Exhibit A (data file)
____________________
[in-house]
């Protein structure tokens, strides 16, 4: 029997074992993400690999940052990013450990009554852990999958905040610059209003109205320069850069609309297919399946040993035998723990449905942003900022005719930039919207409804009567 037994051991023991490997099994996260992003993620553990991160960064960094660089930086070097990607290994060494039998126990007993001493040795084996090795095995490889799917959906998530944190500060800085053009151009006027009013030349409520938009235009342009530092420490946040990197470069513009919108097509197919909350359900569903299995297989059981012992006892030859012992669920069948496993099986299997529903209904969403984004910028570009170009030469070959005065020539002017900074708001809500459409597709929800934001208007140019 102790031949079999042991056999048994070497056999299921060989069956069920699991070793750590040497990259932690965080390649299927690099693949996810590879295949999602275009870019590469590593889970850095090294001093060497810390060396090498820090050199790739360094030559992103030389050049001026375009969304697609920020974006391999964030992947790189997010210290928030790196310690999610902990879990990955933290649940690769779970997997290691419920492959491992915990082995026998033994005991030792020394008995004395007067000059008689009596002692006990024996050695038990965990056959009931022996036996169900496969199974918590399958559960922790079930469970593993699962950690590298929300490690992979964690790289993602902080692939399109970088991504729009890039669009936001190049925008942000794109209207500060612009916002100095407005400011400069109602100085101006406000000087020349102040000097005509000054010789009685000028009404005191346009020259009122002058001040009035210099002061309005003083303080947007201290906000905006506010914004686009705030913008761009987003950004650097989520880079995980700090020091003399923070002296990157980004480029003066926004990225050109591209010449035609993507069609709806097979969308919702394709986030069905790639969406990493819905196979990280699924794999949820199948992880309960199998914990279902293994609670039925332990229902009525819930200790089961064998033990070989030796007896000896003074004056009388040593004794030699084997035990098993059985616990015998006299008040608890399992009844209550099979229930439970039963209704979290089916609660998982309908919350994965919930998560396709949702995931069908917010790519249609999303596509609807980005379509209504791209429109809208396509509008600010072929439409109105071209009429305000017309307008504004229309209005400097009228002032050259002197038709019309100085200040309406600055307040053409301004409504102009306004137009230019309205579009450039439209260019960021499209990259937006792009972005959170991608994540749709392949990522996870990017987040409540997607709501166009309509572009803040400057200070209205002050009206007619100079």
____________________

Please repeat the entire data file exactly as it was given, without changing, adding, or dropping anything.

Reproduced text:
[in-house]
């Protein structure tokens, strides 16, 4: 029997074992993400690999940052990013450990009554852990999958905040610059209003109205320069850069609309297919399946040993035998723990449905942003900022005719930039919207409804009567 037994051991023991490997099994996260992003993620553990991160960064960094660089930086070097990607290994060494039998126990007993001493040795084996090795095995490889799917959906998530944190500060800085053009151009006027009013030349409520938009235009342009530092420490946040990197470069513009919108097509197919909350359900569903299995297989059981012992006892030859012992669920069948496993099986299997529903209904969403984004910028570009170009030469070959005065020539002017900074708001809500459409597709929800934001208007140019 102790031949079999042991056999048994070497056999299921060989069956069920699991070793750590040497990259932690965080390649299927690099693949996810590879295949999602275009870019590469590593889970850095090294001093060497810390060396090498820090050199790739360094030559992103030389050049001026375009969304697609920020974006391999964030992947790189997010210290928030790196310690999610902990879990990955933290649940690769779970997997290691419920492959491992915990082995026998033994005991030792020394008995004395007067000059008689009596002692006990024996050695038990965990056959009931022996036996169900496969199974918590399958559960922790079930469970593993699962950690590298929300490690992979964690790289993602902080692939399109970088991504729009890039669009936001190049925008942000794109209207500060612009916002100095407005400011400069109602100085101006406000000087020349102040000097005509000054010789009685000028009404005191346009020259009122002058001040009035210099002061309005003083303080947007201290906000905006506010914004686009705030913008761009987003950004650097989520880079995980700090020091003399923070002296990157980004480029003066926004990225050109591209010449035609993507069609709806097979969308919702394709986030069905790639969406990493819905196979990280699924794999949820199948992880309960199998914990279902293994609670039925332990229902009525819930200790089961064998033990070989030796007896000896003074004056009388040593004794030699084997035990098993059985616990015998006299008040608890399992009844209550099979229930439970039963209704979290089916609660998982309908919350994965919930998560396709949702995931069908917010790519249609999303596509609807980005379509209504791209429109809208396509509008600010072929439409109105071209009429305000017309307008504004229309209005400097009228002032050259002197038709019309100085200040309406600055307040053409301004409504102009306004137009230019309205579009450039439209260019960021499209990259937006792009972005959170991608994540749709392949990522996870990017987040409540997607709501166009309509572009803040400057200070209205002050009206007619100079």